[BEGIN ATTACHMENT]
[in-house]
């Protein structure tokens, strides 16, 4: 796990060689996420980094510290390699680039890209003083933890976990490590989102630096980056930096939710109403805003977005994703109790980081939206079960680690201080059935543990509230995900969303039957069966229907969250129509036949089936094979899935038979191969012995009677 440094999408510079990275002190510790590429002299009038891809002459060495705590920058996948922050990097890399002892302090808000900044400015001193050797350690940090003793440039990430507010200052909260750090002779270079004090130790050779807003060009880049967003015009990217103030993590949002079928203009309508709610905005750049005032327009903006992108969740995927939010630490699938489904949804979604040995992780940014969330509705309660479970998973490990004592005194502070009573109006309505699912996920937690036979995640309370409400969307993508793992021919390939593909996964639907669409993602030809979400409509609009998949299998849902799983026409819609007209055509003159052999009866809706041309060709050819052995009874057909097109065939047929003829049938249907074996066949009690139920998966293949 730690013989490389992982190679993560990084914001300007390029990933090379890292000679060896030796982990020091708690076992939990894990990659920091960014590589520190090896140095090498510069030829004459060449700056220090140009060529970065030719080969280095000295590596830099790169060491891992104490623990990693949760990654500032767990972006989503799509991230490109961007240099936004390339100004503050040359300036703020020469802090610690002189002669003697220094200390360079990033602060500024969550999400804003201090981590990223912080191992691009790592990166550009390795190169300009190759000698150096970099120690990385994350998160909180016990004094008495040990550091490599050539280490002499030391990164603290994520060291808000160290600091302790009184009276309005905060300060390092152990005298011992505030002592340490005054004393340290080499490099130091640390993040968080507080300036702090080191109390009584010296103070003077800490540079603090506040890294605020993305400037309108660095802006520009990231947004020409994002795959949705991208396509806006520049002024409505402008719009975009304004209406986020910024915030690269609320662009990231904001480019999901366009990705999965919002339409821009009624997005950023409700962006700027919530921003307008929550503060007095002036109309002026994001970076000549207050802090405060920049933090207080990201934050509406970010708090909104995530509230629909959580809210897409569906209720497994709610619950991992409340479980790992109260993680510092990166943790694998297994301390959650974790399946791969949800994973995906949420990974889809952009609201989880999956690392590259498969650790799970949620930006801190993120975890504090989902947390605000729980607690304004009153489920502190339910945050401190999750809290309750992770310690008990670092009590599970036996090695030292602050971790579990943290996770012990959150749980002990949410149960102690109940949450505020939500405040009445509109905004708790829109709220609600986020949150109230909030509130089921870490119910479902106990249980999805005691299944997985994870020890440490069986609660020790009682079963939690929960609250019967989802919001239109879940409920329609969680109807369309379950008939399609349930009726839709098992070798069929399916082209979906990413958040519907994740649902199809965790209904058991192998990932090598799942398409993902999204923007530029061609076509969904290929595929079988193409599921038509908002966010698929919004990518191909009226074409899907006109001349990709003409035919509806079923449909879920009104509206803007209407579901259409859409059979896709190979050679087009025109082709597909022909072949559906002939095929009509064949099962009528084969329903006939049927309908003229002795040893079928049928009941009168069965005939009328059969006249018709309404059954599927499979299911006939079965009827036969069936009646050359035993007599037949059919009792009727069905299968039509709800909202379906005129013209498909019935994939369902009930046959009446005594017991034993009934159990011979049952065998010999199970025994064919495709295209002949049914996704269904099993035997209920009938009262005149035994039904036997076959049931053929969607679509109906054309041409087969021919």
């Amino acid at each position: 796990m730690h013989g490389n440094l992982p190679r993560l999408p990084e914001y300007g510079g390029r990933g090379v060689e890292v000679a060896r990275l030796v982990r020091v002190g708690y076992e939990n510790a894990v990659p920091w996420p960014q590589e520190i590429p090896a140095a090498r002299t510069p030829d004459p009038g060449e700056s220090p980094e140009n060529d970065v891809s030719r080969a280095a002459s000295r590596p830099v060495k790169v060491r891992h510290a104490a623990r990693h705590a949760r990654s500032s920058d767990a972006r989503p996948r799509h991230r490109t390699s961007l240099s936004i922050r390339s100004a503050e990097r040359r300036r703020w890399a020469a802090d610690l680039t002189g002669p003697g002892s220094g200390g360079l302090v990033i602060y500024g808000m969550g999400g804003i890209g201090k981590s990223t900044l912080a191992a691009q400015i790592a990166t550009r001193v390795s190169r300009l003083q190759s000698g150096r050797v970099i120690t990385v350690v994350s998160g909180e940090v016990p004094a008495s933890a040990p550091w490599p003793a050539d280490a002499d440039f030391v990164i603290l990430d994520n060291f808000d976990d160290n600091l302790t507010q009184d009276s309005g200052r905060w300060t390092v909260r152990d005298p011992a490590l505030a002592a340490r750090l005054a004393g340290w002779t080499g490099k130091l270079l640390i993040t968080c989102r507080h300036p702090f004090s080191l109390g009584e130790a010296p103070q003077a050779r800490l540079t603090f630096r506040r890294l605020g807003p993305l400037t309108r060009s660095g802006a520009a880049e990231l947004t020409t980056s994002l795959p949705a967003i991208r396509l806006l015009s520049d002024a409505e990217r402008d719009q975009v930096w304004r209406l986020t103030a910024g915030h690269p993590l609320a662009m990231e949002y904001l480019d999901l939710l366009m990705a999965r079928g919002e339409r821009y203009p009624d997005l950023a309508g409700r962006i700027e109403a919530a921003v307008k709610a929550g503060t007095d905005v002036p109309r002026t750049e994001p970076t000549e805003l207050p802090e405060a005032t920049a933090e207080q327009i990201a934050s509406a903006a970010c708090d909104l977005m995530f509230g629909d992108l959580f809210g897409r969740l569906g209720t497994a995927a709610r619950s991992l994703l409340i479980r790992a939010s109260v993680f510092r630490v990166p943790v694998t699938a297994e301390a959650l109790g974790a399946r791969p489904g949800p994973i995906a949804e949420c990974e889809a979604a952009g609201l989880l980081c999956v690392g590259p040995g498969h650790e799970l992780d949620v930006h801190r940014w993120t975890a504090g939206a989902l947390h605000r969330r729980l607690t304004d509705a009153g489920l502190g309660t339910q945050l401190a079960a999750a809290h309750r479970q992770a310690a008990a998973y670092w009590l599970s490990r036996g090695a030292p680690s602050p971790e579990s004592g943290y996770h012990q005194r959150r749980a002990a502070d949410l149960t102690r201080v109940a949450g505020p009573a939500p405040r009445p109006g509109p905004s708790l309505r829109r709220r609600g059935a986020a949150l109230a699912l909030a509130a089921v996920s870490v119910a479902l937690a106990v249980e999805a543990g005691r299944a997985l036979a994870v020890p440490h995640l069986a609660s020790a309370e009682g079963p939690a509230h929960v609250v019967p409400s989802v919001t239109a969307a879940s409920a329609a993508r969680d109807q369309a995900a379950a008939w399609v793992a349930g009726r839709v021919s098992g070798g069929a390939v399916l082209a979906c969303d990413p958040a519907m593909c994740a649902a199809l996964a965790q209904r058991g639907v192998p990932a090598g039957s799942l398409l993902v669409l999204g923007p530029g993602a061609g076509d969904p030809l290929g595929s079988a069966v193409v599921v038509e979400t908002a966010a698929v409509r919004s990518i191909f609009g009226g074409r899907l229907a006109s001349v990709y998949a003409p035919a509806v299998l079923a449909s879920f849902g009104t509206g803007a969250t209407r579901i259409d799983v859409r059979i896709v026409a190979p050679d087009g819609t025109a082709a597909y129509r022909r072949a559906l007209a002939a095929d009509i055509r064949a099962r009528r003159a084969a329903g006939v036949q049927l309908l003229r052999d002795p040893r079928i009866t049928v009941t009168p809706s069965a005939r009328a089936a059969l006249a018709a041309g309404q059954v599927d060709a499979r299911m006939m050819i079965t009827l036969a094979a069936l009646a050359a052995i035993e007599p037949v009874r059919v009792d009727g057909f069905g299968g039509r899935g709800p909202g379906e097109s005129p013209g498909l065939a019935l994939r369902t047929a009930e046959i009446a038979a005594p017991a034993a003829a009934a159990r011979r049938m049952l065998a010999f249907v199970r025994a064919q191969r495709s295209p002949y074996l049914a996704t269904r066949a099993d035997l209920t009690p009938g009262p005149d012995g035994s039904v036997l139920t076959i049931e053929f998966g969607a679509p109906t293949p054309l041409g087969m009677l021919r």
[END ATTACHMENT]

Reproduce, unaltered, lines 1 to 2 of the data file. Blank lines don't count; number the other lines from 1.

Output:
[in-house]
């Protein structure tokens, strides 16, 4: 796990060689996420980094510290390699680039890209003083933890976990490590989102630096980056930096939710109403805003977005994703109790980081939206079960680690201080059935543990509230995900969303039957069966229907969250129509036949089936094979899935038979191969012995009677 440094999408510079990275002190510790590429002299009038891809002459060495705590920058996948922050990097890399002892302090808000900044400015001193050797350690940090003793440039990430507010200052909260750090002779270079004090130790050779807003060009880049967003015009990217103030993590949002079928203009309508709610905005750049005032327009903006992108969740995927939010630490699938489904949804979604040995992780940014969330509705309660479970998973490990004592005194502070009573109006309505699912996920937690036979995640309370409400969307993508793992021919390939593909996964639907669409993602030809979400409509609009998949299998849902799983026409819609007209055509003159052999009866809706041309060709050819052995009874057909097109065939047929003829049938249907074996066949009690139920998966293949 730690013989490389992982190679993560990084914001300007390029990933090379890292000679060896030796982990020091708690076992939990894990990659920091960014590589520190090896140095090498510069030829004459060449700056220090140009060529970065030719080969280095000295590596830099790169060491891992104490623990990693949760990654500032767990972006989503799509991230490109961007240099936004390339100004503050040359300036703020020469802090610690002189002669003697220094200390360079990033602060500024969550999400804003201090981590990223912080191992691009790592990166550009390795190169300009190759000698150096970099120690990385994350998160909180016990004094008495040990550091490599050539280490002499030391990164603290994520060291808000160290600091302790009184009276309005905060300060390092152990005298011992505030002592340490005054004393340290080499490099130091640390993040968080507080300036702090080191109390009584010296103070003077800490540079603090506040890294605020993305400037309108660095802006520009990231947004020409994002795959949705991208396509806006520049002024409505402008719009975009304004209406986020910024915030690269609320662009990231904001480019999901366009990705999965919002339409821009009624997005950023409700962006700027919530921003307008929550503060007095002036109309002026994001970076000549207050802090405060920049933090207080990201934050509406970010708090909104995530509230629909959580809210897409569906209720497994709610619950991992409340479980790992109260993680510092990166943790694998297994301390959650974790399946791969949800994973995906949420990974889809952009609201989880999956690392590259498969650790799970949620930006801190993120975890504090989902947390605000729980607690304004009153489920502190339910945050401190999750809290309750992770310690008990670092009590599970036996090695030292602050971790579990943290996770012990959150749980002990949410149960102690109940949450505020939500405040009445509109905004708790829109709220609600986020949150109230909030509130089921870490119910479902106990249980999805005691299944997985994870020890440490069986609660020790009682079963939690929960609250019967989802919001239109879940409920329609969680109807369309379950008939399609349930009726839709098992070798069929399916082209979906990413958040519907994740649902199809965790209904058991192998990932090598799942398409993902999204923007530029061609076509969904290929595929079988193409599921038509908002966010698929919004990518191909009226074409899907006109001349990709003409035919509806079923449909879920009104509206803007209407579901259409859409059979896709190979050679087009025109082709597909022909072949559906002939095929009509064949099962009528084969329903006939049927309908003229002795040893079928049928009941009168069965005939009328059969006249018709309404059954599927499979299911006939079965009827036969069936009646050359035993007599037949059919009792009727069905299968039509709800909202379906005129013209498909019935994939369902009930046959009446005594017991034993009934159990011979049952065998010999199970025994064919495709295209002949049914996704269904099993035997209920009938009262005149035994039904036997076959049931053929969607679509109906054309041409087969021919």